Once configuration table 214 has been loaded with information, switch 102 may be activated. Upon activation, the neighbor discovery entity 208 proceeds to determine the name and/or type of entity to which each port 202 is coupled, as indicated at block 404. Specifically, the discovery message generator 216 preferably formulates one or more inquiry messages for transmission from each port 202 a-h. The entities of computer network 100 are preferably configured to respond to such inquiry messages with response messages that contain the identity of the entity that is responding, e.g., “Distribution-Switch07”. These response messages are received at switch 102, and passed to the neighbor discovery entity 208 for evaluation. Once entity 208 has determined the identity of the entity that is actually located “behind” a given port 202, it passes this information e.g., port number and identity of the network entity, to the floating port configuration entity 206, as indicated at block 406.
The neighbor discovery entity 208 may be configured to utilize one or more well-known network discovery protocols to detect neighboring entities. A suitable network discovery protocol includes the Cisco Discovery Protocol (CDP) from Cisco Systems, Inc., as described in Understanding and Configuring CDP (Jun. 30, 2003), which is hereby incorporated by reference in its entirety. Other suitable discovery protocols include the Institute of Electrical and Electronics Engineers (IEEE) Std. 802.1AB-2005, Station and Media Access Control Connectivity Discovery, and the IEEE Std. 802.1X-2004, Port Based Network Access Control, both of which are also hereby incorporated by reference in their entireties. The discovery message generator 216 preferably formulates inquiry messages in accordance with the particular discovery protocol being executed by the neighbor discovery entity 208. These inquiry messages are sent from each port 202 a-h. Accordingly, such inquiry messages, as sent by switch 102, are received by router 110, distribution switch 106, distribution switch 108, AAA server 124, desktop PC/VoIP phone 118, desktop PC 120, desktop PC/VoIP phone 116 and server 122. Each such entity, in turn, preferably responds to switch 102 with a discovery response message identifying itself. A suitable identifier includes the “system name” defined in the CDP protocol.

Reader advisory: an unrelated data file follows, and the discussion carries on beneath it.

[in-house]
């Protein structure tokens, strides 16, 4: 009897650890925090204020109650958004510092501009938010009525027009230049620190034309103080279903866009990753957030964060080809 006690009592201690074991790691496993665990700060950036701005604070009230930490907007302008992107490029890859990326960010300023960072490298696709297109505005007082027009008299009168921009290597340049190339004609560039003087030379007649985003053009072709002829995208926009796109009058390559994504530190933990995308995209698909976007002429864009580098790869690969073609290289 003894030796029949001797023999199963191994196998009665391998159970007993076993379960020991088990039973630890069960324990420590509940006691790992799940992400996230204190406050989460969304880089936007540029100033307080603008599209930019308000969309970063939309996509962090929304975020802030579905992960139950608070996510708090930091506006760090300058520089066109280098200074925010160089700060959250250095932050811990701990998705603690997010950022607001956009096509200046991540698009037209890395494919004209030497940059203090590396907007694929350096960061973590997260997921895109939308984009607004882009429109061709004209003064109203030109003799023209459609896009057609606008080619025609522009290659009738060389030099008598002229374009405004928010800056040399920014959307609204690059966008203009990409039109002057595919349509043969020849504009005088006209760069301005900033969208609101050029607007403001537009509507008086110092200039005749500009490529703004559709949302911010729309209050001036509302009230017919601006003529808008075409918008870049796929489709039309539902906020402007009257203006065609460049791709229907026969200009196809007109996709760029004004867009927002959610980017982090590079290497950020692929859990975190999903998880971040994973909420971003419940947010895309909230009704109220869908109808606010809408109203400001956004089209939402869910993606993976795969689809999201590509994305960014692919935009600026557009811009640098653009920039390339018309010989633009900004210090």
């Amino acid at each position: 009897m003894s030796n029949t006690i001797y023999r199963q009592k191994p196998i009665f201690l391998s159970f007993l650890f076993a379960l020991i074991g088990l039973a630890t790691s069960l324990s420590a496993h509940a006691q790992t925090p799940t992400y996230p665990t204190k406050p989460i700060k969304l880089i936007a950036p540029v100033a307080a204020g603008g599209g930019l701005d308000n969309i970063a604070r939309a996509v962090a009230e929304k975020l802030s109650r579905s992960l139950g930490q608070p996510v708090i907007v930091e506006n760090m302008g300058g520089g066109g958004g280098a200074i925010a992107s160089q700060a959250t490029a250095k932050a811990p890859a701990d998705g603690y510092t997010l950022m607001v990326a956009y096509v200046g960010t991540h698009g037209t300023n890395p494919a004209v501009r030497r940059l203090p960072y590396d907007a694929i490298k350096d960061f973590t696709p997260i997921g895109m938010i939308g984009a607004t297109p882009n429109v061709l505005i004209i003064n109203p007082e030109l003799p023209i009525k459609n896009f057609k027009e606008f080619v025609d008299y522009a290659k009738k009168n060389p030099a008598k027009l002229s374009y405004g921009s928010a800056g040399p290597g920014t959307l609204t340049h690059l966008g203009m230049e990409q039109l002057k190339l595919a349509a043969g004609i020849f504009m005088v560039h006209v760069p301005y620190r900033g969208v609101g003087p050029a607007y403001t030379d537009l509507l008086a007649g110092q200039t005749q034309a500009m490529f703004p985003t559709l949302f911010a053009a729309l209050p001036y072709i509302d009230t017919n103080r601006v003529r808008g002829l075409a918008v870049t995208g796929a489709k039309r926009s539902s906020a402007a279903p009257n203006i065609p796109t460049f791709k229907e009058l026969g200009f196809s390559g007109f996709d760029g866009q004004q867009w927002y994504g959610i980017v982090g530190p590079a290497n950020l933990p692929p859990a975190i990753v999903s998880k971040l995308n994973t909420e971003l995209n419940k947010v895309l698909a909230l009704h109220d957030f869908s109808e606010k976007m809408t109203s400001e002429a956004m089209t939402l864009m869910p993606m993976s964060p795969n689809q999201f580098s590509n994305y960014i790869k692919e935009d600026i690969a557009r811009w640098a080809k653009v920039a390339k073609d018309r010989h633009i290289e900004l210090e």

Preferably, the floating port configuration entity 206 directs the higher-level data/message transfer entities 212 to delay transmitting any messages from, or otherwise using, the ports 202 until after the configuration process is completed, as indicated at block 408. Nevertheless, in the preferred embodiment, entity 206 allows lower-level protocols, such as the Distributed Diagnostics and Service Network (DDSN) Transfer Process (DTP) and/or the Uni-Directional Link Detection (UDLD) protocols, to be run on the ports 202 during the configuration process. It should be understood, moreover, that the neighbor discovery entity 208 may ignore ports that have been disabled.
In addition to the discovery process, switch 102 may also be configured to authenticate the entities to which it is connected, as indicated at block 410. More specifically, as provided in IEEE Std. 802.1X, each neighboring network entity, operating as a “supplicant” in 802.1X terminology, issues an ASSOCIATE request message to switch 102, which operates as the “authenticator” in 802.1X terminology. The ASSOCIATE request message is passed on to the authenticator entity 210, which may temporarily designate the port on which it was received as “unauthorized”, thereby blocking all traffic on the port except for 802.1X traffic. The authenticator entity 210 then returns an ASSOCIATE response message to the network entity, which in turn responds with a START message. This time, the authenticator entity 210 responds with a REQUEST IDENTITY message to the network entity, and the network entity responds by supplying its identity in a RESPONSE message. The authenticator entity 210 then forwards the received identity to the authentication server 124, which proceeds to authenticate the network entity using a selected authentication algorithm.